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Alan Turing at 100

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Alan Turing, illustration

Credit: Dino Gravato

Harvard University is celebrating Alan Turing's 100th birthday with a new exhibit titled, "Go Ask A.L.I.C.E., Turing Tests, Parlor Games, and ChatterBots," which will run through Dec. 20, 2012.

Turing's work in computational science was "a turning point in modern civilization," says Harvard professor Gerald Holton. A.L.I.C.E. stands for Artificial Linguistic Internet Computer Entity, and ChatterBot describes a program designed to allow computers to engage in small talk. The exhibit follows Turing from his boyhood, through his landmark theories of the 1930s, and into his wartime science, when the Bletchley Park researcher helped to shape modern computer science.

Turing also conceived the Turing Test, designed to gauge the likelihood of a machine having artificial intelligence (AI). "The Turing Test was a way to take thinking out of the domain of the metaphysical and make it into a communication act," says Joseph Pellegrino University professor Peter Galison. The Go Ask A.L.I.C.E. exhibit's interactive stations are designed to test Turing's idea that computers can simulate intuition, emotion, and consciousness, and to demonstrate its iterations through time. Viewers also can browse some of the ways that AI has been used in the mainstream media.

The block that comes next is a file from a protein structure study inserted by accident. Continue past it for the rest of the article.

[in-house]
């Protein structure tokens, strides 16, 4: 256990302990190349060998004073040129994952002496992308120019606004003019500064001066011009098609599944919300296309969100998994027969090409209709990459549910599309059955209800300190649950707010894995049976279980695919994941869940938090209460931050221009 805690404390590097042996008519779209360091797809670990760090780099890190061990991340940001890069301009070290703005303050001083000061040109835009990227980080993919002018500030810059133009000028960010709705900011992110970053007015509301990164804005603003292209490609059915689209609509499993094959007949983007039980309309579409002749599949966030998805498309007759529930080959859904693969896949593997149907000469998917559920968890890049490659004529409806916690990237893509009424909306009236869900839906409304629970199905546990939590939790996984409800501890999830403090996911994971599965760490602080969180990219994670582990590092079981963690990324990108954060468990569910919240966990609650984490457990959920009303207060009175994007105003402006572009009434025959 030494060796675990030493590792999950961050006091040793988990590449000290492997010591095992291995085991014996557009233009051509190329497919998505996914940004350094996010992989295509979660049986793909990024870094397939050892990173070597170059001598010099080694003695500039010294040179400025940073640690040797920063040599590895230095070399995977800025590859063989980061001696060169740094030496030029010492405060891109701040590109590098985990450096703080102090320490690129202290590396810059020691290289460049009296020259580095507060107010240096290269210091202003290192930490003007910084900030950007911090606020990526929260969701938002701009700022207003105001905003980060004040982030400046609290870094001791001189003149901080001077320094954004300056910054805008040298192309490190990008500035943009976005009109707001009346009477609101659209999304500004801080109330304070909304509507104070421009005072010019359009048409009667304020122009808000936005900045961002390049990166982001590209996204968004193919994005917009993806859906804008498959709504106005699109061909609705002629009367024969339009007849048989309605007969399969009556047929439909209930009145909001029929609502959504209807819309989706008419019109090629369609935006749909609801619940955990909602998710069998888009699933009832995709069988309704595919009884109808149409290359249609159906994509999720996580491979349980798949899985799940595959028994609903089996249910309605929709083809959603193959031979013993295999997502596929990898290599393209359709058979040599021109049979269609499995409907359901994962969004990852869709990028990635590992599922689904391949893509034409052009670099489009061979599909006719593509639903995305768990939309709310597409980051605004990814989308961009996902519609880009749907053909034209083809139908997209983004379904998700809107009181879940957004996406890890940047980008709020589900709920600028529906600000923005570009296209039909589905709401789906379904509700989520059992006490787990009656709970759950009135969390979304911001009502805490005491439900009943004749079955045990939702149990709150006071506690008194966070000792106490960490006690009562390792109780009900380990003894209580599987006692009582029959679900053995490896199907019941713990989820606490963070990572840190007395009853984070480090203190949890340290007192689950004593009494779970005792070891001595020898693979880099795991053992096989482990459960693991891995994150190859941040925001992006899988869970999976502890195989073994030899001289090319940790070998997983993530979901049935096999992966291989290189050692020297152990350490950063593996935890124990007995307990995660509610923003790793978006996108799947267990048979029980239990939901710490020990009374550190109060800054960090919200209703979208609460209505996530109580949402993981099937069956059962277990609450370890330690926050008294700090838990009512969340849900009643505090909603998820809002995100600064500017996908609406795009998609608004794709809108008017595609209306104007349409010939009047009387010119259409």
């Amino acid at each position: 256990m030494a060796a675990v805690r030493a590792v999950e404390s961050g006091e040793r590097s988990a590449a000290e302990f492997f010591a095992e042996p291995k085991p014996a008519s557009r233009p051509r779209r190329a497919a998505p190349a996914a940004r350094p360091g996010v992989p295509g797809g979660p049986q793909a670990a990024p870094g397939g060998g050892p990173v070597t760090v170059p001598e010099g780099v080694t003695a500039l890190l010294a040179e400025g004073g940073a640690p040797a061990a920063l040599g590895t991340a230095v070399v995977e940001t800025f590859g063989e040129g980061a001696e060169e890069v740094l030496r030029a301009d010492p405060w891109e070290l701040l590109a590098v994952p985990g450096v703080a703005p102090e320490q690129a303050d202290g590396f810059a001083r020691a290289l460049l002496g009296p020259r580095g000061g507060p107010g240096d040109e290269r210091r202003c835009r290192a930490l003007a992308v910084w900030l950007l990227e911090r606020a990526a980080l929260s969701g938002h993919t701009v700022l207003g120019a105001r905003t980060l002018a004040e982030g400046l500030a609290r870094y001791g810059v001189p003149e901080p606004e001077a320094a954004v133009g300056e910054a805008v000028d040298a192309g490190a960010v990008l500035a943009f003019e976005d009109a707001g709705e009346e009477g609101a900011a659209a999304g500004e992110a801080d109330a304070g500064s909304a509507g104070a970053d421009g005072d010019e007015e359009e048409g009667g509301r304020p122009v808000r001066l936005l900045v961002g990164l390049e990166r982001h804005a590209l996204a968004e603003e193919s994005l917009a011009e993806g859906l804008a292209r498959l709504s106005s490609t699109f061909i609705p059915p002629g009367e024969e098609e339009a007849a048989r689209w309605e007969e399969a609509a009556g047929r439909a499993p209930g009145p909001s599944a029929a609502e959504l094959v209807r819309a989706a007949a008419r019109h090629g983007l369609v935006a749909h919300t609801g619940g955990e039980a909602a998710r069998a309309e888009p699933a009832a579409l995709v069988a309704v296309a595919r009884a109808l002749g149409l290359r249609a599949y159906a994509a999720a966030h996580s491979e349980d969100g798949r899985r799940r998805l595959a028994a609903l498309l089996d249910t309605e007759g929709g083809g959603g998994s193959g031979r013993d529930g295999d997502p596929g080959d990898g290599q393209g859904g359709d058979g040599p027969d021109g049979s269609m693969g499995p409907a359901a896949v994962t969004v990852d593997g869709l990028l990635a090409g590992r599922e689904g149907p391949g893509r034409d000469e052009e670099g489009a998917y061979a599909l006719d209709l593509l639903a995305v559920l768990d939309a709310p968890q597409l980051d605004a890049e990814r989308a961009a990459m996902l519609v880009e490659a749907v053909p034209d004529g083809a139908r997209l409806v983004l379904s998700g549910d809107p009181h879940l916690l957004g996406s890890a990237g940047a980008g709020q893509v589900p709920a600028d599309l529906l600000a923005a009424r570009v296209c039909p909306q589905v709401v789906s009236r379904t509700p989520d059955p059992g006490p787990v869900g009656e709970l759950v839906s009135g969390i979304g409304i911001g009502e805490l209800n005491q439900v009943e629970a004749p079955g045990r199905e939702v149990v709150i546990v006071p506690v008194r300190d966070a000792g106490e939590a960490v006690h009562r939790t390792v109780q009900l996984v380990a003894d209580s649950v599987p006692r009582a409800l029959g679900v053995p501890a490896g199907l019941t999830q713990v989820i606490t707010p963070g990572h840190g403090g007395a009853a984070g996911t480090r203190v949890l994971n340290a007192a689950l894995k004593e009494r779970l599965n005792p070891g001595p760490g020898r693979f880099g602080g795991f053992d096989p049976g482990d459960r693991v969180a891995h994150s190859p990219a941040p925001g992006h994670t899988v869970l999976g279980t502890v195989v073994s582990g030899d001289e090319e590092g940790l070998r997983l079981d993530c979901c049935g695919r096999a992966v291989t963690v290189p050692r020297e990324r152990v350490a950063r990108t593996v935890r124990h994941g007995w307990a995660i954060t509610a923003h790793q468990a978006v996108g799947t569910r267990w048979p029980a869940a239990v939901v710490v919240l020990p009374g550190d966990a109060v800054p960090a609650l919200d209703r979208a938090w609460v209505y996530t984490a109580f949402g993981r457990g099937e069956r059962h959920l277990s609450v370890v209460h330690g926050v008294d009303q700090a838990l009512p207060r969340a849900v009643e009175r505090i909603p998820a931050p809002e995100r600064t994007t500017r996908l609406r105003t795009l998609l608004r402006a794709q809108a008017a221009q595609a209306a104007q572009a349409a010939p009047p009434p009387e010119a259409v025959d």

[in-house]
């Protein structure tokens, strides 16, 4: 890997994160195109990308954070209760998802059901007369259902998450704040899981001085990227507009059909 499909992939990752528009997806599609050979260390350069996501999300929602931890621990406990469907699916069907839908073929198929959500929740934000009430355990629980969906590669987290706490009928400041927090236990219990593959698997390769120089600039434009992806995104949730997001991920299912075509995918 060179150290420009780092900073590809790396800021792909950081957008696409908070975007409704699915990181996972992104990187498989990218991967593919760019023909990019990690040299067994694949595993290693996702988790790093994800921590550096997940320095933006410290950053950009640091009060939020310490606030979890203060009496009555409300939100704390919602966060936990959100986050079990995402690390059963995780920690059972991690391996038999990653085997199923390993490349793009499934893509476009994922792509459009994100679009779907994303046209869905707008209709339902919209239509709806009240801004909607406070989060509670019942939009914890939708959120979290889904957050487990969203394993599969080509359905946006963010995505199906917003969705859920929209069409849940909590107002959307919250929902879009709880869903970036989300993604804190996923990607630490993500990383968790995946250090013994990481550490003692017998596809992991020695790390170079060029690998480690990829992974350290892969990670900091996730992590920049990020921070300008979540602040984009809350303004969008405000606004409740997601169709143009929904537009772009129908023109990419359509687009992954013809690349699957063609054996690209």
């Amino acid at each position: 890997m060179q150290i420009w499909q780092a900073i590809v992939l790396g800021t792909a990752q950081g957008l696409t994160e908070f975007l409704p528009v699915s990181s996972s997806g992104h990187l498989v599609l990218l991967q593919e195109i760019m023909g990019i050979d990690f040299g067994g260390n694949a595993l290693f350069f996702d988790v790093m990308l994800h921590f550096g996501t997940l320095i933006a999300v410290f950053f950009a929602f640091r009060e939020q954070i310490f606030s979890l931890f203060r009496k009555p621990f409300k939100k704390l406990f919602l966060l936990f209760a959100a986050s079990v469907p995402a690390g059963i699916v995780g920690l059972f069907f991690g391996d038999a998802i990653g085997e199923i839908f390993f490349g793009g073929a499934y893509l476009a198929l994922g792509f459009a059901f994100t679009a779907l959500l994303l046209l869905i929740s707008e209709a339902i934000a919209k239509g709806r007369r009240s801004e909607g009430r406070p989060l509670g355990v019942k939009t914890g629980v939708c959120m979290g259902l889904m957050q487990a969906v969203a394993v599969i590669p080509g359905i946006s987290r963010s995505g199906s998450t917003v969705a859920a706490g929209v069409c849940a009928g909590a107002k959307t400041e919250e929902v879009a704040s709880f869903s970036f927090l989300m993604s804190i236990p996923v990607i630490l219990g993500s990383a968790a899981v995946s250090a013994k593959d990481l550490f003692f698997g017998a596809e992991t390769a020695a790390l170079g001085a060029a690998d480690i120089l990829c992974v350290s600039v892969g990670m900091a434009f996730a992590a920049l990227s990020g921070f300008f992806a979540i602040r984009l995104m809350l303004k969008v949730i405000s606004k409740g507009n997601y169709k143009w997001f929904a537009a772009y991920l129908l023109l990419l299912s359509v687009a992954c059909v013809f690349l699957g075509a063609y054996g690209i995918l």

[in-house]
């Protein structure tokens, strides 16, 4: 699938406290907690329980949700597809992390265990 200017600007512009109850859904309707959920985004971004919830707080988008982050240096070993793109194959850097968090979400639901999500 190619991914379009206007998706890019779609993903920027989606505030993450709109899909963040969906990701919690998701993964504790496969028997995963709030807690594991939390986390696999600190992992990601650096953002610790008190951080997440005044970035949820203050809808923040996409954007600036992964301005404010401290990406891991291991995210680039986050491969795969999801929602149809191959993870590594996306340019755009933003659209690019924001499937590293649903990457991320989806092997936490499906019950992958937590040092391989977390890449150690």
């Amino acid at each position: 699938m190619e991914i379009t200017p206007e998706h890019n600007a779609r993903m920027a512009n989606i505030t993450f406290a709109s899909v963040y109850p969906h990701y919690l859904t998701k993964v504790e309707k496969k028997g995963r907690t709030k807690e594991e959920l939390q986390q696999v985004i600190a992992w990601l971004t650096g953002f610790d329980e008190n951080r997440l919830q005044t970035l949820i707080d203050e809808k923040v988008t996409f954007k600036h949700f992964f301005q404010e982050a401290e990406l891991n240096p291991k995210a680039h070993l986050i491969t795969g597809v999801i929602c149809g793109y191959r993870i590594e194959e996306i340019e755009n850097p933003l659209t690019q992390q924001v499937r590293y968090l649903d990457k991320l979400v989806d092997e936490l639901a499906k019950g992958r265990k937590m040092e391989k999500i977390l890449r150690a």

From Harvard Gazette 
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Abstracts Copyright © 2012 Information Inc., Bethesda, Maryland, USA 


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